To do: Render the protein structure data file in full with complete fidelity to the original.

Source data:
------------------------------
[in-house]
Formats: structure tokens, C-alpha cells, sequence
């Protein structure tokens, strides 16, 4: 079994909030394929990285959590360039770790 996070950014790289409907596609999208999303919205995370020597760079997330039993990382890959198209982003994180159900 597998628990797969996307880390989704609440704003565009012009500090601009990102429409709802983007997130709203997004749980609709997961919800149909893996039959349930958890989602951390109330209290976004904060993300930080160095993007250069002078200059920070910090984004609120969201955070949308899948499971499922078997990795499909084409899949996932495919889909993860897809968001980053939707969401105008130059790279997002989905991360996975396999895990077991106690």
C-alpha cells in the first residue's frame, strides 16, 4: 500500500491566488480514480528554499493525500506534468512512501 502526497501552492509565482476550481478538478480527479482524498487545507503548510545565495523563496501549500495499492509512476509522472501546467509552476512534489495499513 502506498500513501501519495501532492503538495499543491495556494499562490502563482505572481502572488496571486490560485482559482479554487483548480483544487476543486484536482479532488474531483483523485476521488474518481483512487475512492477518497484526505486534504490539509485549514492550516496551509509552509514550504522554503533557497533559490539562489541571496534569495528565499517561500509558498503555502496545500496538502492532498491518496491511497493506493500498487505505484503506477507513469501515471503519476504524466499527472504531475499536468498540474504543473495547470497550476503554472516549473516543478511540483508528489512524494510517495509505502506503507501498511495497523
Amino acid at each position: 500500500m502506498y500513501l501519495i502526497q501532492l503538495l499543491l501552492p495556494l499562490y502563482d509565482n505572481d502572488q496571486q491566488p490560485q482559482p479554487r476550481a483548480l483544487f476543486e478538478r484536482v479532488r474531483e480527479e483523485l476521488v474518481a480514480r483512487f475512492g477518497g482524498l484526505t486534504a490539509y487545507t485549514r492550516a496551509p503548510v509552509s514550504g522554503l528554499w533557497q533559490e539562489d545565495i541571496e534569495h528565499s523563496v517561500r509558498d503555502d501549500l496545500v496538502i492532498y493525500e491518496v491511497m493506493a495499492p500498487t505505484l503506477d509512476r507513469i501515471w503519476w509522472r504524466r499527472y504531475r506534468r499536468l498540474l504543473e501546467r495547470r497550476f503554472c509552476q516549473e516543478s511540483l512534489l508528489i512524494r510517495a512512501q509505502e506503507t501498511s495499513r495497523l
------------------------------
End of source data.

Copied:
[in-house]
Formats: structure tokens, C-alpha cells, sequence
């Protein structure tokens, strides 16, 4: 079994909030394929990285959590360039770790 996070950014790289409907596609999208999303919205995370020597760079997330039993990382890959198209982003994180159900 597998628990797969996307880390989704609440704003565009012009500090601009990102429409709802983007997130709203997004749980609709997961919800149909893996039959349930958890989602951390109330209290976004904060993300930080160095993007250069002078200059920070910090984004609120969201955070949308899948499971499922078997990795499909084409899949996932495919889909993860897809968001980053939707969401105008130059790279997002989905991360996975396999895990077991106690």
C-alpha cells in the first residue's frame, strides 16, 4: 500500500491566488480514480528554499493525500506534468512512501 502526497501552492509565482476550481478538478480527479482524498487545507503548510545565495523563496501549500495499492509512476509522472501546467509552476512534489495499513 502506498500513501501519495501532492503538495499543491495556494499562490502563482505572481502572488496571486490560485482559482479554487483548480483544487476543486484536482479532488474531483483523485476521488474518481483512487475512492477518497484526505486534504490539509485549514492550516496551509509552509514550504522554503533557497533559490539562489541571496534569495528565499517561500509558498503555502496545500496538502492532498491518496491511497493506493500498487505505484503506477507513469501515471503519476504524466499527472504531475499536468498540474504543473495547470497550476503554472516549473516543478511540483508528489512524494510517495509505502506503507501498511495497523
Amino acid at each position: 500500500m502506498y500513501l501519495i502526497q501532492l503538495l499543491l501552492p495556494l499562490y502563482d509565482n505572481d502572488q496571486q491566488p490560485q482559482p479554487r476550481a483548480l483544487f476543486e478538478r484536482v479532488r474531483e480527479e483523485l476521488v474518481a480514480r483512487f475512492g477518497g482524498l484526505t486534504a490539509y487545507t485549514r492550516a496551509p503548510v509552509s514550504g522554503l528554499w533557497q533559490e539562489d545565495i541571496e534569495h528565499s523563496v517561500r509558498d503555502d501549500l496545500v496538502i492532498y493525500e491518496v491511497m493506493a495499492p500498487t505505484l503506477d509512476r507513469i501515471w503519476w509522472r504524466r499527472y504531475r506534468r499536468l498540474l504543473e501546467r495547470r497550476f503554472c509552476q516549473e516543478s511540483l512534489l508528489i512524494r510517495a512512501q509505502e506503507t501498511s495499513r495497523l